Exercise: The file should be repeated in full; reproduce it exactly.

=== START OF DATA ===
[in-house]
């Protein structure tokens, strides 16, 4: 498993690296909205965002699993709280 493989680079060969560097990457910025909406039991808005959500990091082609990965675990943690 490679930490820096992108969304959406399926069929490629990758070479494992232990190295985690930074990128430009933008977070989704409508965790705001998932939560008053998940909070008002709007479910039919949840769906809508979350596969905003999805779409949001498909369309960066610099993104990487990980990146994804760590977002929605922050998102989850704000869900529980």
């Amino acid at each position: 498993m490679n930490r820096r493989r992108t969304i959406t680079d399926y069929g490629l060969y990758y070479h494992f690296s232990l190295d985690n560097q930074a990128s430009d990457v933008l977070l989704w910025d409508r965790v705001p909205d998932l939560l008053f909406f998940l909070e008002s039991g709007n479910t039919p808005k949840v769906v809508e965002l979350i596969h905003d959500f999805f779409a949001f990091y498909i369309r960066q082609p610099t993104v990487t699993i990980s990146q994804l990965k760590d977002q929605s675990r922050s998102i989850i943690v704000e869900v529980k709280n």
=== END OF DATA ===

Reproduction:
[in-house]
């Protein structure tokens, strides 16, 4: 498993690296909205965002699993709280 493989680079060969560097990457910025909406039991808005959500990091082609990965675990943690 490679930490820096992108969304959406399926069929490629990758070479494992232990190295985690930074990128430009933008977070989704409508965790705001998932939560008053998940909070008002709007479910039919949840769906809508979350596969905003999805779409949001498909369309960066610099993104990487990980990146994804760590977002929605922050998102989850704000869900529980």
């Amino acid at each position: 498993m490679n930490r820096r493989r992108t969304i959406t680079d399926y069929g490629l060969y990758y070479h494992f690296s232990l190295d985690n560097q930074a990128s430009d990457v933008l977070l989704w910025d409508r965790v705001p909205d998932l939560l008053f909406f998940l909070e008002s039991g709007n479910t039919p808005k949840v769906v809508e965002l979350i596969h905003d959500f999805f779409a949001f990091y498909i369309r960066q082609p610099t993104v990487t699993i990980s990146q994804l990965k760590d977002q929605s675990r922050s998102i989850i943690v704000e869900v529980k709280n």